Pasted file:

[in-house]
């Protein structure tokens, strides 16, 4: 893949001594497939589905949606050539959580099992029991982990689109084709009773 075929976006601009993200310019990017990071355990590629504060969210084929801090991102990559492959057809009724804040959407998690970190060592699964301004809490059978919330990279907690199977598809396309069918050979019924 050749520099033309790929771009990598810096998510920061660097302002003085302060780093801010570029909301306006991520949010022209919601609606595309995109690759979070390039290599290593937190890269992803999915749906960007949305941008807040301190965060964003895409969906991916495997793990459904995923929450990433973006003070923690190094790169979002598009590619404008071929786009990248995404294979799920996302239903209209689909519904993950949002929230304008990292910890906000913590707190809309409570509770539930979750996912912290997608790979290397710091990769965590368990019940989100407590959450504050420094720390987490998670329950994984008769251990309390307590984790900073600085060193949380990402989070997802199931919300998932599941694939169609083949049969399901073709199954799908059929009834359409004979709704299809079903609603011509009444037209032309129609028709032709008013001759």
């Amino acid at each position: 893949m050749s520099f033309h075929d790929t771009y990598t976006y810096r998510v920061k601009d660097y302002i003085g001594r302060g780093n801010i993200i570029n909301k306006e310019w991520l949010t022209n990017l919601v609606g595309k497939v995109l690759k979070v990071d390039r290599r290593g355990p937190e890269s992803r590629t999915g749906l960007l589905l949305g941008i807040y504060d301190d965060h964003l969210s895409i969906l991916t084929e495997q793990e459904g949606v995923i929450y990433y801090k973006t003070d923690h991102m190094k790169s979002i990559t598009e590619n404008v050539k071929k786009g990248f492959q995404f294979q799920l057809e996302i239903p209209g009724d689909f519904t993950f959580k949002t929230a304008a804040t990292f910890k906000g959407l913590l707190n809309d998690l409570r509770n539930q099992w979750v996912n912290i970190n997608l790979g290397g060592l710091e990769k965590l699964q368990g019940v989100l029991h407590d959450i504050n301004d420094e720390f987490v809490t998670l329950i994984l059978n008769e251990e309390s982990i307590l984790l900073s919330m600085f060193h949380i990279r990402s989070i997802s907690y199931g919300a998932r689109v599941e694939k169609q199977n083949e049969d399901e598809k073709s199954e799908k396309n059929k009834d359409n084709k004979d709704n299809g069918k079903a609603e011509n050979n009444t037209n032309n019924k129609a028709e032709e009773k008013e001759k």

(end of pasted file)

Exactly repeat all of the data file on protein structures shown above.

[in-house]
């Protein structure tokens, strides 16, 4: 893949001594497939589905949606050539959580099992029991982990689109084709009773 075929976006601009993200310019990017990071355990590629504060969210084929801090991102990559492959057809009724804040959407998690970190060592699964301004809490059978919330990279907690199977598809396309069918050979019924 050749520099033309790929771009990598810096998510920061660097302002003085302060780093801010570029909301306006991520949010022209919601609606595309995109690759979070390039290599290593937190890269992803999915749906960007949305941008807040301190965060964003895409969906991916495997793990459904995923929450990433973006003070923690190094790169979002598009590619404008071929786009990248995404294979799920996302239903209209689909519904993950949002929230304008990292910890906000913590707190809309409570509770539930979750996912912290997608790979290397710091990769965590368990019940989100407590959450504050420094720390987490998670329950994984008769251990309390307590984790900073600085060193949380990402989070997802199931919300998932599941694939169609083949049969399901073709199954799908059929009834359409004979709704299809079903609603011509009444037209032309129609028709032709008013001759």
């Amino acid at each position: 893949m050749s520099f033309h075929d790929t771009y990598t976006y810096r998510v920061k601009d660097y302002i003085g001594r302060g780093n801010i993200i570029n909301k306006e310019w991520l949010t022209n990017l919601v609606g595309k497939v995109l690759k979070v990071d390039r290599r290593g355990p937190e890269s992803r590629t999915g749906l960007l589905l949305g941008i807040y504060d301190d965060h964003l969210s895409i969906l991916t084929e495997q793990e459904g949606v995923i929450y990433y801090k973006t003070d923690h991102m190094k790169s979002i990559t598009e590619n404008v050539k071929k786009g990248f492959q995404f294979q799920l057809e996302i239903p209209g009724d689909f519904t993950f959580k949002t929230a304008a804040t990292f910890k906000g959407l913590l707190n809309d998690l409570r509770n539930q099992w979750v996912n912290i970190n997608l790979g290397g060592l710091e990769k965590l699964q368990g019940v989100l029991h407590d959450i504050n301004d420094e720390f987490v809490t998670l329950i994984l059978n008769e251990e309390s982990i307590l984790l900073s919330m600085f060193h949380i990279r990402s989070i997802s907690y199931g919300a998932r689109v599941e694939k169609q199977n083949e049969d399901e598809k073709s199954e799908k396309n059929k009834d359409n084709k004979d709704n299809g069918k079903a609603e011509n050979n009444t037209n032309n019924k129609a028709e032709e009773k008013e001759k």